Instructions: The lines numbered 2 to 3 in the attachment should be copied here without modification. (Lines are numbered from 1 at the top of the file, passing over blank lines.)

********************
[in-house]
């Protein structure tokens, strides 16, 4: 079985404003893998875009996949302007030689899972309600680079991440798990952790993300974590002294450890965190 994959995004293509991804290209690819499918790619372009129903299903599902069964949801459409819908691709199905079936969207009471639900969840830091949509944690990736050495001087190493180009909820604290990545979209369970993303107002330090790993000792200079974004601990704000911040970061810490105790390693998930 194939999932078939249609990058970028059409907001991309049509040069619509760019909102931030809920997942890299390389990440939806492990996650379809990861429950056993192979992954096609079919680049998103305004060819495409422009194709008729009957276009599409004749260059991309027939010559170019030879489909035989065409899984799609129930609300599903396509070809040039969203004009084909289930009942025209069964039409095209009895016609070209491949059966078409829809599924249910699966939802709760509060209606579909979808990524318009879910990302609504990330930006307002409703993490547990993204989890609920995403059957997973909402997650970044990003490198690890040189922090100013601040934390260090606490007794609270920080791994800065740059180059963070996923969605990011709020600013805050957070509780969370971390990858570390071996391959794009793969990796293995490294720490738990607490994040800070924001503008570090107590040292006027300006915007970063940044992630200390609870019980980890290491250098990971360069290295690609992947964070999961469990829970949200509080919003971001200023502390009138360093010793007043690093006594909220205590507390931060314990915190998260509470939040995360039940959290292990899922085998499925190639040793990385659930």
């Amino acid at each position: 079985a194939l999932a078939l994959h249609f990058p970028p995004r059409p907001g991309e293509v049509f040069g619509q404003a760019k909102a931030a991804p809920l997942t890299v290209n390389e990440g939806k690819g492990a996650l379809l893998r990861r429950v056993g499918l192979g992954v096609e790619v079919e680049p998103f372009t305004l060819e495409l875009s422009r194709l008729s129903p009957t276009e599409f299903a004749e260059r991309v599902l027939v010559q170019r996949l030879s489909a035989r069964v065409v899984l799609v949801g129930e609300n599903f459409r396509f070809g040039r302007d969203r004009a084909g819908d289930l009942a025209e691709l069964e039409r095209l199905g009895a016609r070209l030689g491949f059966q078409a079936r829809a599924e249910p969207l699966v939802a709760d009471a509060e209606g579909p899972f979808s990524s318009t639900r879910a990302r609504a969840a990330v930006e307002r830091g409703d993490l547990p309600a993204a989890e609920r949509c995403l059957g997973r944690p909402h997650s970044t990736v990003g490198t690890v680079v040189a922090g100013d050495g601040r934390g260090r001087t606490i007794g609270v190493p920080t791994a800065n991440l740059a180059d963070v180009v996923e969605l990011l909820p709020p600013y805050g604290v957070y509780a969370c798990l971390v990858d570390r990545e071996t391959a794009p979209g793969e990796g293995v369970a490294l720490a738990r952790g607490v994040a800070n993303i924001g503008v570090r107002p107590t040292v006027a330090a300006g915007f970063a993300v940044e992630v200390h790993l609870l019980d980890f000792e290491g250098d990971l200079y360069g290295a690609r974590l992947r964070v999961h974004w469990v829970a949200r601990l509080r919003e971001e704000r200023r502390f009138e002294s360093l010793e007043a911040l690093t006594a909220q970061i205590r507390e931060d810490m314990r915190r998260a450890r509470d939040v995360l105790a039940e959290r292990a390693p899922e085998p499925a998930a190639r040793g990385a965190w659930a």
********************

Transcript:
């Protein structure tokens, strides 16, 4: 079985404003893998875009996949302007030689899972309600680079991440798990952790993300974590002294450890965190 994959995004293509991804290209690819499918790619372009129903299903599902069964949801459409819908691709199905079936969207009471639900969840830091949509944690990736050495001087190493180009909820604290990545979209369970993303107002330090790993000792200079974004601990704000911040970061810490105790390693998930 194939999932078939249609990058970028059409907001991309049509040069619509760019909102931030809920997942890299390389990440939806492990996650379809990861429950056993192979992954096609079919680049998103305004060819495409422009194709008729009957276009599409004749260059991309027939010559170019030879489909035989065409899984799609129930609300599903396509070809040039969203004009084909289930009942025209069964039409095209009895016609070209491949059966078409829809599924249910699966939802709760509060209606579909979808990524318009879910990302609504990330930006307002409703993490547990993204989890609920995403059957997973909402997650970044990003490198690890040189922090100013601040934390260090606490007794609270920080791994800065740059180059963070996923969605990011709020600013805050957070509780969370971390990858570390071996391959794009793969990796293995490294720490738990607490994040800070924001503008570090107590040292006027300006915007970063940044992630200390609870019980980890290491250098990971360069290295690609992947964070999961469990829970949200509080919003971001200023502390009138360093010793007043690093006594909220205590507390931060314990915190998260509470939040995360039940959290292990899922085998499925190639040793990385659930």
């Amino acid at each position: 079985a194939l999932a078939l994959h249609f990058p970028p995004r059409p907001g991309e293509v049509f040069g619509q404003a760019k909102a931030a991804p809920l997942t890299v290209n390389e990440g939806k690819g492990a996650l379809l893998r990861r429950v056993g499918l192979g992954v096609e790619v079919e680049p998103f372009t305004l060819e495409l875009s422009r194709l008729s129903p009957t276009e599409f299903a004749e260059r991309v599902l027939v010559q170019r996949l030879s489909a035989r069964v065409v899984l799609v949801g129930e609300n599903f459409r396509f070809g040039r302007d969203r004009a084909g819908d289930l009942a025209e691709l069964e039409r095209l199905g009895a016609r070209l030689g491949f059966q078409a079936r829809a599924e249910p969207l699966v939802a709760d009471a509060e209606g579909p899972f979808s990524s318009t639900r879910a990302r609504a969840a990330v930006e307002r830091g409703d993490l547990p309600a993204a989890e609920r949509c995403l059957g997973r944690p909402h997650s970044t990736v990003g490198t690890v680079v040189a922090g100013d050495g601040r934390g260090r001087t606490i007794g609270v190493p920080t791994a800065n991440l740059a180059d963070v180009v996923e969605l990011l909820p709020p600013y805050g604290v957070y509780a969370c798990l971390v990858d570390r990545e071996t391959a794009p979209g793969e990796g293995v369970a490294l720490a738990r952790g607490v994040a800070n993303i924001g503008v570090r107002p107590t040292v006027a330090a300006g915007f970063a993300v940044e992630v200390h790993l609870l019980d980890f000792e290491g250098d990971l200079y360069g290295a690609r974590l992947r964070v999961h974004w469990v829970a949200r601990l509080r919003e971001e704000r200023r502390f009138e002294s360093l010793e007043a911040l690093t006594a909220q970061i205590r507390e931060d810490m314990r915190r998260a450890r509470d939040v995360l105790a039940e959290r292990a390693p899922e085998p499925a998930a190639r040793g990385a965190w659930a």